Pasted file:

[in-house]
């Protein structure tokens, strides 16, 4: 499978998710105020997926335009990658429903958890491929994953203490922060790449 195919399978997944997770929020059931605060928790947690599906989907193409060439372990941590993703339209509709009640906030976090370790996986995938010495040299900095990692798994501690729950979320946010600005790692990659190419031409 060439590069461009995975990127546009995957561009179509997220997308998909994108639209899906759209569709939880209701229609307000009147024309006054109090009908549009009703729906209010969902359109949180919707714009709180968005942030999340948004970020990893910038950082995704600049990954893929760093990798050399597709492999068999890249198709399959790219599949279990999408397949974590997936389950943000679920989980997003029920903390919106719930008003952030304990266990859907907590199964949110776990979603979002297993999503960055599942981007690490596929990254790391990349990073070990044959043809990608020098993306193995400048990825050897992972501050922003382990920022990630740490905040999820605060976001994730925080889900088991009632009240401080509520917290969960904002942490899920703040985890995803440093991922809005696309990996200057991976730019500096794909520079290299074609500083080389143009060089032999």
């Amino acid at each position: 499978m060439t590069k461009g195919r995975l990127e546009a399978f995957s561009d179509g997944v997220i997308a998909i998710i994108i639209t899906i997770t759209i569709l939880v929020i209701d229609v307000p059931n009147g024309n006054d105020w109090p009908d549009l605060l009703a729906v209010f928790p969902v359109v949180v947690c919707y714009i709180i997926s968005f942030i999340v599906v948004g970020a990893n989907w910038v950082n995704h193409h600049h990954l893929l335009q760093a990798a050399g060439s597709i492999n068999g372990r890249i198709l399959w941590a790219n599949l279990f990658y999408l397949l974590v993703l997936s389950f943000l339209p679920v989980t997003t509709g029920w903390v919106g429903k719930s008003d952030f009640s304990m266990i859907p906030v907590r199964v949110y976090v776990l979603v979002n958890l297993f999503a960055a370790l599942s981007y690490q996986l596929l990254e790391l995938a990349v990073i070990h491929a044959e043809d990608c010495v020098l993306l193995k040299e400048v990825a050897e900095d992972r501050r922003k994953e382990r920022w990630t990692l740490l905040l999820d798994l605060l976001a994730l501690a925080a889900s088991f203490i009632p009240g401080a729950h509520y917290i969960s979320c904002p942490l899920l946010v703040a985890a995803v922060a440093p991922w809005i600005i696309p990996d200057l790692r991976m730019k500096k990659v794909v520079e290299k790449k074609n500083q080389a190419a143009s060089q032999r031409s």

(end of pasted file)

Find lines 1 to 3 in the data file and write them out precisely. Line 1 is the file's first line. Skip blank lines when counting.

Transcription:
[in-house]
């Protein structure tokens, strides 16, 4: 499978998710105020997926335009990658429903958890491929994953203490922060790449 195919399978997944997770929020059931605060928790947690599906989907193409060439372990941590993703339209509709009640906030976090370790996986995938010495040299900095990692798994501690729950979320946010600005790692990659190419031409 060439590069461009995975990127546009995957561009179509997220997308998909994108639209899906759209569709939880209701229609307000009147024309006054109090009908549009009703729906209010969902359109949180919707714009709180968005942030999340948004970020990893910038950082995704600049990954893929760093990798050399597709492999068999890249198709399959790219599949279990999408397949974590997936389950943000679920989980997003029920903390919106719930008003952030304990266990859907907590199964949110776990979603979002297993999503960055599942981007690490596929990254790391990349990073070990044959043809990608020098993306193995400048990825050897992972501050922003382990920022990630740490905040999820605060976001994730925080889900088991009632009240401080509520917290969960904002942490899920703040985890995803440093991922809005696309990996200057991976730019500096794909520079290299074609500083080389143009060089032999």
């Amino acid at each position: 499978m060439t590069k461009g195919r995975l990127e546009a399978f995957s561009d179509g997944v997220i997308a998909i998710i994108i639209t899906i997770t759209i569709l939880v929020i209701d229609v307000p059931n009147g024309n006054d105020w109090p009908d549009l605060l009703a729906v209010f928790p969902v359109v949180v947690c919707y714009i709180i997926s968005f942030i999340v599906v948004g970020a990893n989907w910038v950082n995704h193409h600049h990954l893929l335009q760093a990798a050399g060439s597709i492999n068999g372990r890249i198709l399959w941590a790219n599949l279990f990658y999408l397949l974590v993703l997936s389950f943000l339209p679920v989980t997003t509709g029920w903390v919106g429903k719930s008003d952030f009640s304990m266990i859907p906030v907590r199964v949110y976090v776990l979603v979002n958890l297993f999503a960055a370790l599942s981007y690490q996986l596929l990254e790391l995938a990349v990073i070990h491929a044959e043809d990608c010495v020098l993306l193995k040299e400048v990825a050897e900095d992972r501050r922003k994953e382990r920022w990630t990692l740490l905040l999820d798994l605060l976001a994730l501690a925080a889900s088991f203490i009632p009240g401080a729950h509520y917290i969960s979320c904002p942490l899920l946010v703040a985890a995803v922060a440093p991922w809005i600005i696309p990996d200057l790692r991976m730019k500096k990659v794909v520079e290299k790449k074609n500083q080389a190419a143009s060089q032999r031409s």